Jesus doesn’t explain His response. Luke, who records Jesus’ words, doesn’t interpret them either. You have to admit, it’s quite an image, though. With just a little faith, Jesus is saying — faith as small as a mustard seed, you can uproot a thirty-foot mulberry tree and throw it into the ocean and plant it at the bottom of the sea. I can imagine a Christian saying to a mulberry tree, “Pull up your roots and head for the ocean, tree! You will be the first tree successfully transplanted to the ocean floor!” Can you imagine that mulberry tree actually flying off?! That would be surprising.

What is Jesus saying here? (Hyperbole) One thing He is saying that it is not helpful to quantify our faith. Jesus’ disciples were doing that with their request, “Increase our faith!” In other words, “Jesus, give us more faith, heroic faith, enough faith to do the hard thing in hard times.” Jesus’ response says that it is not helpful to make faith a quantifiable thing. We say that, don’t we? “If only I had enough faith!” “If I could just believe enough!” Or, negatively, we say, “I guess I just don’t have enough faith!” Notice how the emphasis of those statements is on us. Can we believe enough? Can we trust enough? Do we have enough faith to make things happen? But remember, faith is not something we do, it is something God gives. And we have it.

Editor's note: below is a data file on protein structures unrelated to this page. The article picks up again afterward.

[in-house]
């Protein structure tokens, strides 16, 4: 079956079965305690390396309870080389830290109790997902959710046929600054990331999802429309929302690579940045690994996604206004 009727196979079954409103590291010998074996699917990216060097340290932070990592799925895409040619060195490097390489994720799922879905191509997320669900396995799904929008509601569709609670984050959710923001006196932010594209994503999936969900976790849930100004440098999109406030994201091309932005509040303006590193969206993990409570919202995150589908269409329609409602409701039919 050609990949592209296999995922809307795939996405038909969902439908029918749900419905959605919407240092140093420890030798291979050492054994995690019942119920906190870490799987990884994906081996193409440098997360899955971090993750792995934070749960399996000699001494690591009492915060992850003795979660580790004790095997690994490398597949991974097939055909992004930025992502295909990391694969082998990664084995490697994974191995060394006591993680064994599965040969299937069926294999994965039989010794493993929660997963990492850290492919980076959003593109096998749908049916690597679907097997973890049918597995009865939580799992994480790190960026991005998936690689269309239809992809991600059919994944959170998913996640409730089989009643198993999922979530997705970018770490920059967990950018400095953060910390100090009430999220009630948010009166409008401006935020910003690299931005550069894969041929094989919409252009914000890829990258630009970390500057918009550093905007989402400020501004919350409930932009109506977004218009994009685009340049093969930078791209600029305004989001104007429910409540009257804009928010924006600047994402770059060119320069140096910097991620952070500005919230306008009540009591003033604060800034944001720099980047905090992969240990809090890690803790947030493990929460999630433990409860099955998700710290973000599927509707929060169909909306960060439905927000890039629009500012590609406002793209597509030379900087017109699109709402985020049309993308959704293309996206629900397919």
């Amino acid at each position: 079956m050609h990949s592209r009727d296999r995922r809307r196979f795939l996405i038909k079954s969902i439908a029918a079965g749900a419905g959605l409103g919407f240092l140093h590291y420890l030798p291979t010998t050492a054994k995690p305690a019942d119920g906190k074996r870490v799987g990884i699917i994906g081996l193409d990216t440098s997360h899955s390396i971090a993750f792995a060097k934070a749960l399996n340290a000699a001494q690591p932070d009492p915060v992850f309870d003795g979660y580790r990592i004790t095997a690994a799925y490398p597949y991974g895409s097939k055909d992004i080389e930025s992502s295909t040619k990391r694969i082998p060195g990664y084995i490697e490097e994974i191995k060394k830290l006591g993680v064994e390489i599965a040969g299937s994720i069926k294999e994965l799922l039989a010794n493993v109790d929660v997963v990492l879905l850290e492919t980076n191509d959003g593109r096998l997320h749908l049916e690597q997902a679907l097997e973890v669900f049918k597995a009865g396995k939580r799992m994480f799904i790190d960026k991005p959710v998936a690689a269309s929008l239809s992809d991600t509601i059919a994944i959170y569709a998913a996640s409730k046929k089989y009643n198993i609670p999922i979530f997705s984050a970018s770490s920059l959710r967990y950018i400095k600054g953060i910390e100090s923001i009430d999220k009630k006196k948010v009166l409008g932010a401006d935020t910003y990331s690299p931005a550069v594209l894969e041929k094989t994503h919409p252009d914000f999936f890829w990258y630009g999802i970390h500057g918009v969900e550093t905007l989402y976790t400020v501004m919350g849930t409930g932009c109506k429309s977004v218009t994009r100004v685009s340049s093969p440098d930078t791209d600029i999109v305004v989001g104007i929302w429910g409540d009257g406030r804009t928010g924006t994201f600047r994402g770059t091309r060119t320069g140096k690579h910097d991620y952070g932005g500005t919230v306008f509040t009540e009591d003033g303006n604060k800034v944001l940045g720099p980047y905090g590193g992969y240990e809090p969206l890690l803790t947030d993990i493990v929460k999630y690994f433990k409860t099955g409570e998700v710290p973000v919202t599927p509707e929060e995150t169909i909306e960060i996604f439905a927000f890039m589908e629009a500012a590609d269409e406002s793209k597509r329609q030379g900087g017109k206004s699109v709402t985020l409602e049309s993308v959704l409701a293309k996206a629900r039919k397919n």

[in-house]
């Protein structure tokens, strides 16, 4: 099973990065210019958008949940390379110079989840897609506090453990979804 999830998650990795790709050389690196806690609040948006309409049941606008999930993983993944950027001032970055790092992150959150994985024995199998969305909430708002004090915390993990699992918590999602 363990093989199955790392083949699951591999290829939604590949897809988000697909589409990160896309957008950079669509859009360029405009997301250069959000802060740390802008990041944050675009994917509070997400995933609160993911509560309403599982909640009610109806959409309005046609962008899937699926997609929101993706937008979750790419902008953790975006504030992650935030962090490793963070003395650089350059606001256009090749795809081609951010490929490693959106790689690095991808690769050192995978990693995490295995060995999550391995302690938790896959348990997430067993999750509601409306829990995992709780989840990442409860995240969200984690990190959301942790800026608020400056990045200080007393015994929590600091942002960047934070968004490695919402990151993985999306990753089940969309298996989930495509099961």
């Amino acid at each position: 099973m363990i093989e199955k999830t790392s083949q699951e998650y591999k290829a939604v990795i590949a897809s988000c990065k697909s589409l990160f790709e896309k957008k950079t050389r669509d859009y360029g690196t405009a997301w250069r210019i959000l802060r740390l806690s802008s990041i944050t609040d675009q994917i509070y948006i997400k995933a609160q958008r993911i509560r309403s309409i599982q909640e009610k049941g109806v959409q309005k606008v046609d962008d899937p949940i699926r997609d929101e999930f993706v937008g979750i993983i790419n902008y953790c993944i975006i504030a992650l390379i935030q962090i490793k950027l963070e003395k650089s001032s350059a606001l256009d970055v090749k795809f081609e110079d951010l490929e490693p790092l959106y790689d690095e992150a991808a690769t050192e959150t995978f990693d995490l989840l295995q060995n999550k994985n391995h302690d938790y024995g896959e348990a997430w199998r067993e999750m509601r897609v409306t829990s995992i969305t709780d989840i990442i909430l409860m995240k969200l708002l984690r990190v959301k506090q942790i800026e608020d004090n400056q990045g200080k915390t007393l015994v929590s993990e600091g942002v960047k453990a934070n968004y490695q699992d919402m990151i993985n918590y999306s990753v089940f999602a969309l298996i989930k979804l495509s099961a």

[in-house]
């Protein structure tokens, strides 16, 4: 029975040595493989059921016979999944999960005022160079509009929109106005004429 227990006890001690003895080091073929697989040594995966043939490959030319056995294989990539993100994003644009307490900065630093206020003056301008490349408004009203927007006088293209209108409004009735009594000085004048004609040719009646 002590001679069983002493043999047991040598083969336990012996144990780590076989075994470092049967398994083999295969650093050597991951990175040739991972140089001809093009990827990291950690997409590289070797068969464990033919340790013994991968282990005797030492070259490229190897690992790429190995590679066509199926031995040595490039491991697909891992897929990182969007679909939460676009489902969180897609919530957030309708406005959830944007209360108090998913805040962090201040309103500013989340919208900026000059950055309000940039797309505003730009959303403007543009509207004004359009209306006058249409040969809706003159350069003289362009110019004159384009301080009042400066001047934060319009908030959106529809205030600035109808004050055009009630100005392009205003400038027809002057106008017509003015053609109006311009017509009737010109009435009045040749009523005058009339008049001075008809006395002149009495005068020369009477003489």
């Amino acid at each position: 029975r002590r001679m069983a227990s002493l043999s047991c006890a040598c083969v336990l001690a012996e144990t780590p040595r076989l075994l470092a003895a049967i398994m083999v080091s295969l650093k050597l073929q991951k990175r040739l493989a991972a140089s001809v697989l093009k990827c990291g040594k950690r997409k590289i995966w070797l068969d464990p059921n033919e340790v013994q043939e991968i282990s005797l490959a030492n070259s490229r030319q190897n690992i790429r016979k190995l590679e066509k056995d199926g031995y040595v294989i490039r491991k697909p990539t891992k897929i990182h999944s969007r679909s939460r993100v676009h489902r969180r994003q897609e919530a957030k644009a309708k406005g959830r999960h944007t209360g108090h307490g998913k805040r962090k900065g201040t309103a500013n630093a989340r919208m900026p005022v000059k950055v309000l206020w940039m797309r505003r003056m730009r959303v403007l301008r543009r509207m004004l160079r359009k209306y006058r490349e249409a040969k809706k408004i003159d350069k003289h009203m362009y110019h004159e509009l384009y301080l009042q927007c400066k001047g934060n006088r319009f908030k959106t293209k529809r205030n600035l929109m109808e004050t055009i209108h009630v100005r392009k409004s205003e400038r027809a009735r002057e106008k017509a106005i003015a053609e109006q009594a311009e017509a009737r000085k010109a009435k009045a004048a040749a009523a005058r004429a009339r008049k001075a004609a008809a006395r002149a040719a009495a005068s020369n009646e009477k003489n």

So if faith is not to be quantified, how do we understand Jesus’ words, “faith like a grain of mustard seed”? How can faith send mulberry trees flying into the ocean, or Lake Arcadia? I believe that Jesus’ concept of faith puts the whole matter into our relationship with Him. “Faith like a grain of mustard seed” is simply trusting in Him, a trust that depends on Him and lives every day in Him. This talk of “flying trees” are things that seem impossible. It is only in Jesus that we move “mulberry trees,” even the deep-rooted ones like hatred, grudges, or a lack of forgiveness. That is possible only as Jesus Christ lives in us.

In Latin, there are two words for faith. The first is fides, which is what we know. It is faith that certain things are true. Fides says, “I believe that … that God created the world … that Jesus was born of a virgin … that Jesus was crucified and raised from the dead … that the Spirit brings life.” Our creeds are examples of fides. The other word for faith in Latin is fiducia. This is relational faith. It is trust in the Lord, being rooted in the power of God. Fiducia was Martin Luther’s preferred word for faith. You can hear fiducia at work in Paul’s familiar words in Philippians 4:13, “I can do all things through him [Christ] who strengthens me.”